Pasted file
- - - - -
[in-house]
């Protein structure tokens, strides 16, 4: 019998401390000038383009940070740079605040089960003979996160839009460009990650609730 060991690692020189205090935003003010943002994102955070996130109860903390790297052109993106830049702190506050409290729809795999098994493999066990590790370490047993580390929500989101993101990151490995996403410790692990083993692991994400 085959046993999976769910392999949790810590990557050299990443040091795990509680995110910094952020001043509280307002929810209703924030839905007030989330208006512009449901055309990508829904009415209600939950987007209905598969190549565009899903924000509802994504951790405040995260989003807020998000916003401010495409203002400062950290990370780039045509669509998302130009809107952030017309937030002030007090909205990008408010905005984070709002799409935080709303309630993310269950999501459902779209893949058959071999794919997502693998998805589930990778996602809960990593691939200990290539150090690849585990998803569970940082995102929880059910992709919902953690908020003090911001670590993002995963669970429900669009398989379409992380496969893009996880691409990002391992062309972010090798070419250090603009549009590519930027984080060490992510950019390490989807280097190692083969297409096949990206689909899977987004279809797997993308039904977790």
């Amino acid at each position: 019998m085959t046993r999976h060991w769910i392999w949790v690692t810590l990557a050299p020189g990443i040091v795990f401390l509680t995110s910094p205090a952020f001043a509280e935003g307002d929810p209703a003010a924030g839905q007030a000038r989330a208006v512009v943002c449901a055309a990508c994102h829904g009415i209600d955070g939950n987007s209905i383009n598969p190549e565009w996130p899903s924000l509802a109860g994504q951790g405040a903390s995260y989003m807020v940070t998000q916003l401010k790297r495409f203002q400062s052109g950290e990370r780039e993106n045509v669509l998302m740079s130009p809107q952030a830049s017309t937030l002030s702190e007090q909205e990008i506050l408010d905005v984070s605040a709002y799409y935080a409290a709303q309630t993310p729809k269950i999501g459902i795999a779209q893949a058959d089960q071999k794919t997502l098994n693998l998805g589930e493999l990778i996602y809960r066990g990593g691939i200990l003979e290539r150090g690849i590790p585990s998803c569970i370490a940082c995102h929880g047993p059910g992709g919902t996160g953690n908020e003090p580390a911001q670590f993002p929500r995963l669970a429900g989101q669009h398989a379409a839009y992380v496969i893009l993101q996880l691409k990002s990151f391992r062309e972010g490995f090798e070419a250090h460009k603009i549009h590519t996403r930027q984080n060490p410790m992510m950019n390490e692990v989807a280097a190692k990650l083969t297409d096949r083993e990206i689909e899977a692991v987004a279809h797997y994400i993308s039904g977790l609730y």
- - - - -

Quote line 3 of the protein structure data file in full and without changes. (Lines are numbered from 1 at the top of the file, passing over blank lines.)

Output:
């Amino acid at each position: 019998m085959t046993r999976h060991w769910i392999w949790v690692t810590l990557a050299p020189g990443i040091v795990f401390l509680t995110s910094p205090a952020f001043a509280e935003g307002d929810p209703a003010a924030g839905q007030a000038r989330a208006v512009v943002c449901a055309a990508c994102h829904g009415i209600d955070g939950n987007s209905i383009n598969p190549e565009w996130p899903s924000l509802a109860g994504q951790g405040a903390s995260y989003m807020v940070t998000q916003l401010k790297r495409f203002q400062s052109g950290e990370r780039e993106n045509v669509l998302m740079s130009p809107q952030a830049s017309t937030l002030s702190e007090q909205e990008i506050l408010d905005v984070s605040a709002y799409y935080a409290a709303q309630t993310p729809k269950i999501g459902i795999a779209q893949a058959d089960q071999k794919t997502l098994n693998l998805g589930e493999l990778i996602y809960r066990g990593g691939i200990l003979e290539r150090g690849i590790p585990s998803c569970i370490a940082c995102h929880g047993p059910g992709g919902t996160g953690n908020e003090p580390a911001q670590f993002p929500r995963l669970a429900g989101q669009h398989a379409a839009y992380v496969i893009l993101q996880l691409k990002s990151f391992r062309e972010g490995f090798e070419a250090h460009k603009i549009h590519t996403r930027q984080n060490p410790m992510m950019n390490e692990v989807a280097a190692k990650l083969t297409d096949r083993e990206i689909e899977a692991v987004a279809h797997y994400i993308s039904g977790l609730y």